The next day Harriet woke up with a bit more enthusiasm. Snow almost melted, no more icy blankets on every single branch. She thought that with a bit of luck she could find the first of the brave wildflowers that grace our yard: the beautiful snowdrops. I caught her there, pondering the day ahead, still with flushed cheeks from her long sleep.
“Come on Little Harriet, start getting dressed. We can bake something nourishing or we can read fairy tales, or maybe we can even play some board games if boredom strikes”.
“No. I want to go outside”.
“Well, unless you wear a plastic bag over yourself, that’s out of the question. It’s raining cats and dogs, as they say. And let me tell you, I’ll take fog and rain any day in Spring over ice and snow storms”.
Indignant and thunderous, the wispy imp decided to follow my lead and took off her cosy flannel jimjams. With a bit of relish, she started sorting out all her clothes in front of her, tangled hair aglow.
What shall I wear? seemed to be the words etched on her soft and puffy lips. As a true visionary, I offered her the pink outfit. I happen to think Harriet looks precious in pink. But, as she tells me so often, it must have just a little bit of blue. Her favourite colour.
So, on went the cotton top, with those tiny mother-of-pearl buttons that shine with pools of light. Her “forget-me-not” blue linen skirt, pink socks, brown shoes, and her bonnet. Oh, because all girls must have a trusty bonnet we say in this house.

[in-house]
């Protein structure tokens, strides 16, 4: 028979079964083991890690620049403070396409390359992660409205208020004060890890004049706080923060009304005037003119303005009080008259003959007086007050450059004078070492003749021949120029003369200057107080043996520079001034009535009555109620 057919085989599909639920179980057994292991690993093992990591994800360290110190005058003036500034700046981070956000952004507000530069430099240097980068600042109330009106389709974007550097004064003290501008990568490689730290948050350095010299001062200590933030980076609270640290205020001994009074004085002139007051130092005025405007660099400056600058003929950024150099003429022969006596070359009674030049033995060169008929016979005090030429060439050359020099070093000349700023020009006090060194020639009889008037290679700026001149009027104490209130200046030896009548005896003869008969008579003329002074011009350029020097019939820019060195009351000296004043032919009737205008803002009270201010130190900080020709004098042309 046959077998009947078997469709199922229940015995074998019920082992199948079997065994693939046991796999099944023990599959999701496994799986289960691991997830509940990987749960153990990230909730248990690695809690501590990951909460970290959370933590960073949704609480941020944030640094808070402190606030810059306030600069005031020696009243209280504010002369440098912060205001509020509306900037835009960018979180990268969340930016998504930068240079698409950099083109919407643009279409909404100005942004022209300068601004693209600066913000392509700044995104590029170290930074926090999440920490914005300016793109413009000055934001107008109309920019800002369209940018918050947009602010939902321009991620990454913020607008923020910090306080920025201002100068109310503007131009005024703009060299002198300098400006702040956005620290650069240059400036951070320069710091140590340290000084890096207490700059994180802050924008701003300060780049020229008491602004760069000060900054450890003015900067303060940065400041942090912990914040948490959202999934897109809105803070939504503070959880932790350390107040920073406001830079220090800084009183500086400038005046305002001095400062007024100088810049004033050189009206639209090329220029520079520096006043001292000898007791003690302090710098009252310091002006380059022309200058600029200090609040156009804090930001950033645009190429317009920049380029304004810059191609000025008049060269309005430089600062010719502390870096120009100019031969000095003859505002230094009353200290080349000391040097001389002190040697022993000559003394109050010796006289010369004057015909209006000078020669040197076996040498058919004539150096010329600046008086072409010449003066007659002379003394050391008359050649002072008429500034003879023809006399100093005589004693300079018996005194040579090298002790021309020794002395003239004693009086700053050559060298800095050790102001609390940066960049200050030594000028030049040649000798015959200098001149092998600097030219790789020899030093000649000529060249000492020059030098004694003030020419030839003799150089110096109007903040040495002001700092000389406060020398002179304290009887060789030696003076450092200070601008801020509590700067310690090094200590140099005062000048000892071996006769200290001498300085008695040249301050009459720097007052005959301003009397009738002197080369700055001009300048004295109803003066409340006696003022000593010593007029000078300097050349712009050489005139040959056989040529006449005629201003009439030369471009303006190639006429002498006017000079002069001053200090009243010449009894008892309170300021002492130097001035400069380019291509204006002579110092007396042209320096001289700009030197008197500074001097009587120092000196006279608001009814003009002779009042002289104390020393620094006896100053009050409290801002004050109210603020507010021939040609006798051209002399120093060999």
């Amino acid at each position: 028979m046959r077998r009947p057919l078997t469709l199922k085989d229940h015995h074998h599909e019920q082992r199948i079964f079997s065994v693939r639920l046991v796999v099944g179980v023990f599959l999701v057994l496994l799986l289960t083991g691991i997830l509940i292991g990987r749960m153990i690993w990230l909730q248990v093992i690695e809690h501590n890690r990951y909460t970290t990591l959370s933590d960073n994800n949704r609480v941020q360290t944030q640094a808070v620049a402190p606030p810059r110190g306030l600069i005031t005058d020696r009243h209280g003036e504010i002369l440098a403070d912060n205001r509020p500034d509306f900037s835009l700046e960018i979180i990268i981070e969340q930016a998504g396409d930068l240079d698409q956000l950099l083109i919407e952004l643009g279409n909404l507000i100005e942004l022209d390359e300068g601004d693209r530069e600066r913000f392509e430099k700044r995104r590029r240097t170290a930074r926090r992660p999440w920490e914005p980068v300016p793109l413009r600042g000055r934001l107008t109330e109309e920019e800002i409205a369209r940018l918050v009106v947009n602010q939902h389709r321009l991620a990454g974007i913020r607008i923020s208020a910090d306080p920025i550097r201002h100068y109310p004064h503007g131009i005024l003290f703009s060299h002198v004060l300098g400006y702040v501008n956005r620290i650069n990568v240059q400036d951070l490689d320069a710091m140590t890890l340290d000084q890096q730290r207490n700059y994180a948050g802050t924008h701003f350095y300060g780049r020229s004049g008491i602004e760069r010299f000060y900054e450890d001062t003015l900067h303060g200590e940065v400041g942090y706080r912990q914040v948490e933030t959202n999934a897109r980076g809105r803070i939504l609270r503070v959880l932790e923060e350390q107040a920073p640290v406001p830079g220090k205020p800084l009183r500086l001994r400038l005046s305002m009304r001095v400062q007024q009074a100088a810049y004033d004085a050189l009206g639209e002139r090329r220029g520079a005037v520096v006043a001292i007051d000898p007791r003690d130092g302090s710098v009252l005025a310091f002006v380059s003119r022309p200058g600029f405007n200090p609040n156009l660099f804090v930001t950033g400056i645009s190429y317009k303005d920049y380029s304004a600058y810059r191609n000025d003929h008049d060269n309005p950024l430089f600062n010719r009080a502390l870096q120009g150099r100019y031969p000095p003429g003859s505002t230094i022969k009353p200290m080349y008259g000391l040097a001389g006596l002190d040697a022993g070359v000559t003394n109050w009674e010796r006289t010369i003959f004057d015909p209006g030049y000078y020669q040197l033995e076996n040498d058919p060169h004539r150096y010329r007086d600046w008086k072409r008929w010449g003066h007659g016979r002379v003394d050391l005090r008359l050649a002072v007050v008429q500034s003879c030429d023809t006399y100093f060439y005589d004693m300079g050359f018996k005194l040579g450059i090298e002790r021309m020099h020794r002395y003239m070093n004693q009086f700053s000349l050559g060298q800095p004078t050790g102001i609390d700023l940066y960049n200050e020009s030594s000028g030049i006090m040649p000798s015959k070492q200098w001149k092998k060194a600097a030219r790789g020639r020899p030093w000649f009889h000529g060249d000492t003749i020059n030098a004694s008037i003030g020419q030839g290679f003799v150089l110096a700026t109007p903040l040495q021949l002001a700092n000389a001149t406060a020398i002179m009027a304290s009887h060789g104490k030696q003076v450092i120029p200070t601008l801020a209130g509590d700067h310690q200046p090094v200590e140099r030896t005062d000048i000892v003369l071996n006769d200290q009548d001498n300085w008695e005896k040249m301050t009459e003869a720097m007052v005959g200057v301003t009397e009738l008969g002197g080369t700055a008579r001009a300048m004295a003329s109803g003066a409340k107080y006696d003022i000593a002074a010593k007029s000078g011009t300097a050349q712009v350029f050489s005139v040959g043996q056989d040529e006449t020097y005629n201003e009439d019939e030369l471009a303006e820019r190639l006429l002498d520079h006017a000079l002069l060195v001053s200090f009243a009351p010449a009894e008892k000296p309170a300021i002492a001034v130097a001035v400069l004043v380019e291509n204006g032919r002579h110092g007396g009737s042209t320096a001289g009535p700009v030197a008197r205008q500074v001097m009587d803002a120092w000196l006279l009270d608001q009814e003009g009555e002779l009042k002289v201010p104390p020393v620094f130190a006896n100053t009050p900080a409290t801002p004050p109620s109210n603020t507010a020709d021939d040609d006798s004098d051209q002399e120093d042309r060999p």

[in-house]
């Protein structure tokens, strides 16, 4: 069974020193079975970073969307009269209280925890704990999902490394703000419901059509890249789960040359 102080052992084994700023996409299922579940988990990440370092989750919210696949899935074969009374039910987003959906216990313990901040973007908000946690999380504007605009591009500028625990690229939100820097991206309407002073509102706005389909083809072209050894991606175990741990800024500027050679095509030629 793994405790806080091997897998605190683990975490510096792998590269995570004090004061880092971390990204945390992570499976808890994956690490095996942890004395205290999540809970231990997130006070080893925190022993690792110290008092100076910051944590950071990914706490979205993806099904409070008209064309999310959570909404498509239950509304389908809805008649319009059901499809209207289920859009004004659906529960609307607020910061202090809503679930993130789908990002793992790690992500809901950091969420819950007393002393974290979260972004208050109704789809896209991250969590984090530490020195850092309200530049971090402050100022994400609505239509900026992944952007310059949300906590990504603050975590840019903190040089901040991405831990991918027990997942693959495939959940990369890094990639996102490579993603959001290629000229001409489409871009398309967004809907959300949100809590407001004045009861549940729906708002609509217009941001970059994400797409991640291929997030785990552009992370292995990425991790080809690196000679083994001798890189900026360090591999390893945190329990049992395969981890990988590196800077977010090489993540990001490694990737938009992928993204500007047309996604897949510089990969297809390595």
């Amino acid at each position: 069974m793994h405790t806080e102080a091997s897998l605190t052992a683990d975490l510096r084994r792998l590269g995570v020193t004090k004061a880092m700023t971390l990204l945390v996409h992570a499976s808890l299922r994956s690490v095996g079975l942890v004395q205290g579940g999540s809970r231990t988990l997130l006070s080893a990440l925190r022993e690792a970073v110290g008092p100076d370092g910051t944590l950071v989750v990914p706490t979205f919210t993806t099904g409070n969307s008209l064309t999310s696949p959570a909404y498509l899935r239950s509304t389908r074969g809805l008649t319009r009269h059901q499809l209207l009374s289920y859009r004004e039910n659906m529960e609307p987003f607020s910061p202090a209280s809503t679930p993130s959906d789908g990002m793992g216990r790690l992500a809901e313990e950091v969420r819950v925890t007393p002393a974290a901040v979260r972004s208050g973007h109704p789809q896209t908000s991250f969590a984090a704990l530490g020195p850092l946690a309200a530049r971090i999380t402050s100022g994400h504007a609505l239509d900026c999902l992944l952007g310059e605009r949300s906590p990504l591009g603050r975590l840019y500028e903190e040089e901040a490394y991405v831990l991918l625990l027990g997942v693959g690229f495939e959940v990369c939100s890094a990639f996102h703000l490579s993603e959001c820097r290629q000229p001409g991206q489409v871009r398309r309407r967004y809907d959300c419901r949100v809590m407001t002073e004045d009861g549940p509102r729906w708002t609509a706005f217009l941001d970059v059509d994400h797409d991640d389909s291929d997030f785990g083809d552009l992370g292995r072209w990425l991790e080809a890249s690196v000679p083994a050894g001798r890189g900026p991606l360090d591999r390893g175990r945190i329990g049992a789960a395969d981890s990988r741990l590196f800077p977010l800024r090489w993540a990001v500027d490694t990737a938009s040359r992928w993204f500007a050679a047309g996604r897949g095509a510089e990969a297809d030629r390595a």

Feeling a bit chilly with the short skirt and the summery top, Harriet decided to change again. This is something that happens quite often throughout the day. I think Harriet changes clothes at least four times, if not more. Laundry is not her forte, but she is stilllittle so it’s not a bother.
Harriet changed into her long linen dress, the one with the tiny posies that she so loves. She likes it best because it has soft cashmere ribbing and it warms her wrists, she says. The dress was complimented with her favourite apron, the one with the tiny fluffy dots and ties at the back. Obviously, a change of socks was needed and matching shoes. Harriet doesn’t miss a beat! She might be little but she pays extreme attention to little details, reason why she is one of the best scouts when finding tiny acorns, a little seed or a small flower.
Now, being the cumbersome and over-bearing mother I am, I asked her to wear her wool poncho, the one we designed together. Harriet loves flowers, and this particular lace design is called “Secret Garden”. So Harriet asked why, and I told her the story about Mary Lennox and how she discovered a key that led her to a secret, walled-up garden, where she learn much about nature: planting, caring for roses, a cheeky bird, making friends and discovering the truth about herself. Harriet does love her poncho, and even more so becomes it reminds her of the determination that children have to make a better world.